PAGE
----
Summary: A free meal almost cost this king his life!
Background: the kingdom of Israel, or the ten northern tribes, had been at peace with Syria for three years. Peace didn’t seem to last very long back then, and Ahab, king of Israel, now decided to reconquer a city which had been lost to Syria. Apparently it was still under Syria’s control. Ramoth-Gilead was the name of the city, and the fact that it remained under Syrian control must have bothered Ahab. He was able to convince Jehoshaphat, king of Judah (the two southern tribes) to join in the battle, but neither of them was able to achieve victory. The plan started at a banquet, but went to pieces once the battle was underway.
2 Chronicles 18:1-3, KJV: 1 Now Jehoshaphat had riches and honour in abundance, and joined affinity with Ahab. 2 And after [certain] years he went down to Ahab to Samaria. And Ahab killed sheep and oxen for him in abundance, and for the people that [he had] with him, and persuaded him to go up [with him] to Ramothgilead. 3 And Ahab king of Israel said unto Jehoshaphat king of Judah, Wilt thou go with me to Ramothgilead? And he answered him, I [am] as thou [art], and my people as thy people; and [we will be] with thee in the war.
This passage tells us about two very different kings, ruling over two very different nations. At one time these two nations were united, from the time of Moses until the time of Solomon’s son, Rehoboam, about 120 years before the events in this chapter. The northern tribes declared independence and crowned a new king, Jeroboam, the son of Nebat, who promptly acted to make the break permanent. 1 Kings 12-14 for more details has more of this story.
Every king of the northern kingdom had followed the religion of Jeroboam, who had set up a pair of golden calves and commanded the people to worship them. That was bad enough, but Ahab had done even worse by marrying a pagan woman, Jezebel. She wasn’t even an Israelite, she was from Sidon (1 Kings 16:31), and introduced Baal-worship into the northern kingdom. Through her daughter the worship of Baal reached Judah, too, some years later. To his credit, Jehoshaphat had remained true to the God of Israel and worked to keep the knowledge of God alive in the southern kingdom.
No one really knows why Jehoshaphat made the journey to Samaria. Was it by an invitation? Did Jehoshaphat sense a chance to bring a call to return to the God of their fathers? Jehoshaphat may not have been king for very long, and indeed in the third year of his reign he sent people to teach the Law to his subjects (2 Chron 17:7-9). We really can’t say for sure why he went to Samaria.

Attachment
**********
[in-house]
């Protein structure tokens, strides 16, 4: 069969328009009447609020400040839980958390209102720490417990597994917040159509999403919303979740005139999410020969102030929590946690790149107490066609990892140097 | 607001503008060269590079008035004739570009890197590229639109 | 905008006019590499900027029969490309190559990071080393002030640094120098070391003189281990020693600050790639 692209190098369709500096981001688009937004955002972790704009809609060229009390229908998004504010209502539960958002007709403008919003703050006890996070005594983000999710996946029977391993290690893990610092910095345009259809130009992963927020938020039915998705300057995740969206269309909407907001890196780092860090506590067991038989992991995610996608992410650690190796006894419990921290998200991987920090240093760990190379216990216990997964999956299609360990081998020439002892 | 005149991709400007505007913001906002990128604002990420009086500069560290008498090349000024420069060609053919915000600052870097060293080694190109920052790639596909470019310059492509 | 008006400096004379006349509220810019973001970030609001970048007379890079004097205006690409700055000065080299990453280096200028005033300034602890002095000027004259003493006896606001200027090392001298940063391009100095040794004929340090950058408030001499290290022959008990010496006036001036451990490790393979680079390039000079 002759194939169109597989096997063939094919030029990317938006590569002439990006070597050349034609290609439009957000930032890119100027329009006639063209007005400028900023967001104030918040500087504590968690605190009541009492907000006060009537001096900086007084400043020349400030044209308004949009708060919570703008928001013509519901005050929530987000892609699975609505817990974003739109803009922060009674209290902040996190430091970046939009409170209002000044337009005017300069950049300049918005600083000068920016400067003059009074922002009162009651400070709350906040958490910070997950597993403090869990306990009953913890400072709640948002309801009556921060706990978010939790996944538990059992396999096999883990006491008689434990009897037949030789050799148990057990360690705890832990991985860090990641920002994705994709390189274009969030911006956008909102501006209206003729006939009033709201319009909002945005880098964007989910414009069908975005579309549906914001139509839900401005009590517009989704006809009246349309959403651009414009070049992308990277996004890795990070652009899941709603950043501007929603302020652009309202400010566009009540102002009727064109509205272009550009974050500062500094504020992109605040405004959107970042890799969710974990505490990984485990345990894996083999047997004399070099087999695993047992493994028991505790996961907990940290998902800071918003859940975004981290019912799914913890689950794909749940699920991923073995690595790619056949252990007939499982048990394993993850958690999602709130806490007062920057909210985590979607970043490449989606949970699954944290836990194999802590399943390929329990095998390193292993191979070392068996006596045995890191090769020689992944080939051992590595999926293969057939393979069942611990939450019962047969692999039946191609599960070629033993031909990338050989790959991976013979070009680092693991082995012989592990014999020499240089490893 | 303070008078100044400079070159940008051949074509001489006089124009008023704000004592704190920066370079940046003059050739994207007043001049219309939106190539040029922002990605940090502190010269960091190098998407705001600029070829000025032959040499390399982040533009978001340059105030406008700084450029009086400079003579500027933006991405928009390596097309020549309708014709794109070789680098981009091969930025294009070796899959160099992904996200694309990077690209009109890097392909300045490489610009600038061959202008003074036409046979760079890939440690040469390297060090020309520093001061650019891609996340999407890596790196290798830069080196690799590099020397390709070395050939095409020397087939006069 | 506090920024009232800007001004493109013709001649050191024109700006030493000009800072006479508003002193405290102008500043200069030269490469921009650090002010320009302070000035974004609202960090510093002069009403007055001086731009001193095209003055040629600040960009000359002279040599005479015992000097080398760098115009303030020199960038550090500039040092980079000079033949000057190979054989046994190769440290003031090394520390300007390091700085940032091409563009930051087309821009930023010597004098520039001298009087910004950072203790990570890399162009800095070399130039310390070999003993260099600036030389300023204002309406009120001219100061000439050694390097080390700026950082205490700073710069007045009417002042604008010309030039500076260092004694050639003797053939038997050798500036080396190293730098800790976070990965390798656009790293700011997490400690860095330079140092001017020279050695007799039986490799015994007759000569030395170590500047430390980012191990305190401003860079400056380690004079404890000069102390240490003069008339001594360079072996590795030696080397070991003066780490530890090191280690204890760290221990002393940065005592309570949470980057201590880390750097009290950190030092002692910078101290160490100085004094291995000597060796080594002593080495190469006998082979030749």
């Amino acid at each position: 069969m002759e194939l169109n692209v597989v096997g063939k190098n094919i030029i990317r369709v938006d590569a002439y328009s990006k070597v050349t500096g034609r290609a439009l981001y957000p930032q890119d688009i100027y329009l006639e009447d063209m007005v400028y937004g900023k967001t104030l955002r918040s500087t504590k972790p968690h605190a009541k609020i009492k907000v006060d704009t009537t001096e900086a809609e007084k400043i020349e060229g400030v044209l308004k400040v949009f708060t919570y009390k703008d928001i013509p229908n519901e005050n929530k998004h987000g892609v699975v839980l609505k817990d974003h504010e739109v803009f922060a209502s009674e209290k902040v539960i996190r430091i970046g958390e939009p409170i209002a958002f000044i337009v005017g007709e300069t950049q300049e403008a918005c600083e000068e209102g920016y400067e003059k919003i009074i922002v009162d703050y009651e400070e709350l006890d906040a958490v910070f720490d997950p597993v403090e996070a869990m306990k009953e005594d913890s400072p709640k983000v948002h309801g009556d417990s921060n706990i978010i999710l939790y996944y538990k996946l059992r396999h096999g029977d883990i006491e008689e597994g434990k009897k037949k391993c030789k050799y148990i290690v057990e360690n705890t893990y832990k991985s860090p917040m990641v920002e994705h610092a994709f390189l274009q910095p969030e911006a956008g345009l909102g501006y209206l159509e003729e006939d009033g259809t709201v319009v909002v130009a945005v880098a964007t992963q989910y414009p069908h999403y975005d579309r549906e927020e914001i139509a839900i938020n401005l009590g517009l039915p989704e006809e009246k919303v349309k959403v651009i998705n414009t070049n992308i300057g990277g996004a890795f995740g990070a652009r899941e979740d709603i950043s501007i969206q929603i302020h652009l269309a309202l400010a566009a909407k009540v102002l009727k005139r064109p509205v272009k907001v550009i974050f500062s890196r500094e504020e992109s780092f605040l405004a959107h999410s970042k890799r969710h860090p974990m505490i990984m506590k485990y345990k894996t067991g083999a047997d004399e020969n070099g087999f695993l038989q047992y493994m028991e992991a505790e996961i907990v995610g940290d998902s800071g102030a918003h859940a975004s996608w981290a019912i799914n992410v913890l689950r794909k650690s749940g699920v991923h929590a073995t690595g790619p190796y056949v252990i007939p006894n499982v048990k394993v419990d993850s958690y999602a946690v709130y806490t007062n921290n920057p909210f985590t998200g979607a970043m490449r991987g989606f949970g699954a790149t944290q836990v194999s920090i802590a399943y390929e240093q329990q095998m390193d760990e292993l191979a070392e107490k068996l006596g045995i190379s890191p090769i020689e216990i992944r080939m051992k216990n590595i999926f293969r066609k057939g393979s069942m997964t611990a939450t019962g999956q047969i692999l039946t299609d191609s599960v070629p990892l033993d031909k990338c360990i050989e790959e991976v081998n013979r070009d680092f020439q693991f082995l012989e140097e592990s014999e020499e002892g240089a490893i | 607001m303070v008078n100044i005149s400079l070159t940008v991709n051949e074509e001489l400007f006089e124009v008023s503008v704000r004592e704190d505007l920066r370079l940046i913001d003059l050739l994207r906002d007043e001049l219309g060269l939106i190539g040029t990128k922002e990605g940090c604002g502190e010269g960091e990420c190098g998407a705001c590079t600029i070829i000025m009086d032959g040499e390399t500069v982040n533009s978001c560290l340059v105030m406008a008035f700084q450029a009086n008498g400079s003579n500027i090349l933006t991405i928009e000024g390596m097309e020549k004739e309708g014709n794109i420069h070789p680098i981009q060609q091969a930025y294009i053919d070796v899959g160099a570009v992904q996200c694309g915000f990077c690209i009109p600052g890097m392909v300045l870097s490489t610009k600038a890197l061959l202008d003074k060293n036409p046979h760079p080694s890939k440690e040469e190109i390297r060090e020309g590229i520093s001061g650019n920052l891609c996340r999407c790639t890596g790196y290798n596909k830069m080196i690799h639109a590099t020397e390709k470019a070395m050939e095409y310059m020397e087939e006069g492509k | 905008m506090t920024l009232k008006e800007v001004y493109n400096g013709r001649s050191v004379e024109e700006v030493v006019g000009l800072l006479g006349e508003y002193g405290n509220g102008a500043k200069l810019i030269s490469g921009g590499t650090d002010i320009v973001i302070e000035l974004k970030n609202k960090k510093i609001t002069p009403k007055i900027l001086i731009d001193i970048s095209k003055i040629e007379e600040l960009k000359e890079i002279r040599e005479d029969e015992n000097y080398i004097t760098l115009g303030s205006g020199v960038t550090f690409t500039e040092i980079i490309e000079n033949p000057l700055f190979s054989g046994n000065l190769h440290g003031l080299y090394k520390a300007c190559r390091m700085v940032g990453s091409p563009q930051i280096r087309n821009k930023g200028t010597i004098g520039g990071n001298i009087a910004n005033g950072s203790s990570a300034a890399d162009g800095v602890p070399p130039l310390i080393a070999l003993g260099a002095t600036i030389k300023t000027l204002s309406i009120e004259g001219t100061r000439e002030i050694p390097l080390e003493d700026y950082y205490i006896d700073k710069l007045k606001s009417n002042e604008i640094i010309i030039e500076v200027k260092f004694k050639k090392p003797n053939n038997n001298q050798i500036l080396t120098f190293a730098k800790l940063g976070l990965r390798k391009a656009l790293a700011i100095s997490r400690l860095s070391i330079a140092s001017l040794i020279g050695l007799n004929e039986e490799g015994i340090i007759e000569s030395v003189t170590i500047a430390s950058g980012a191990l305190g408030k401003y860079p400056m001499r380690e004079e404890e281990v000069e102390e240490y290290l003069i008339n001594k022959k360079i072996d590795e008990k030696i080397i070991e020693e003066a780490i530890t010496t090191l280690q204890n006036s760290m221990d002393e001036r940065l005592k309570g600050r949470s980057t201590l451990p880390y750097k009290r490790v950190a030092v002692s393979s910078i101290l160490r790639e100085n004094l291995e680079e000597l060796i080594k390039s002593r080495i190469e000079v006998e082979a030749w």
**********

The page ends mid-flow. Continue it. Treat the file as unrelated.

But we do know that Ahab prepared a feast while Jehoshaphat was there! We read that Ahab had prepared oxen and sheep “in abundance (v. 2)” for, it seems, this very purpose. And what was that purpose? Ahab had something in mind, but hadn’t disclosed it to Jehoshaphat. He would have done well to remember what Solomon wrote about sitting down with a ruler (Prov. 23:1-3)!
Most of us are, or should be, familiar with the story of Micaiah, one of the few prophets of the LORD who stayed true to Him in those days. We read of 400 prophets but whether they were lying prophets, servants of Baal who used the name of the Lord in vain; or if they were truly prophets of the Lord who gave a soothing message to Ahab isn’t certain. Given that Jezebel had arranged for the murder of God’s prophets (we’re not told how many in 1 Kings 18:4), it’s a pretty safe wager that any prophet who would be called before the king, to give a prophecy, would give a pleasing message.
Not Micaiah. 1 Kings 22:13-28 gives one account of Micaiah’s appearance before Ahab and Jehoshaphat.
Micaiah was even asked to give the same message as the others (!) but he declared he would only speak the message from God. He did just that, revealing to Ahab a final word of warning (1 Kings 22:28). Ahab ignored the warning, then he and Jehoshaphat mobilized their armies for the joint campaign they had planned for Ramoth-Gilead.
Something to always keep in mind, when studying the Bible, is to be aware of the physical locations, geography, terrain, and so on. Especially is this true when looking at a military campaign like this proposed “joint operation” with two countries against a third.
Remember that Jerusalem, Judah’s capital, and Samaria, Israel’s capital, were both on the west side of the Jordan River. Both of these cities were more or less centrally located between the Jordan River and the Mediterranean (Great) Sea. Both, also, were several miles away from anywhere close to Ramoth-Gilead, which not only was on the east side of the Jordan but was also about as far away from Israel’s territory as it could get. Besides being a city of refuge (Deut 4:43), it was very close to being a border town between Israel and Syria or any other country. The soldiers of both armies would have a rather long march to even get to the Jordan River, let alone to Ramoth-Gilead.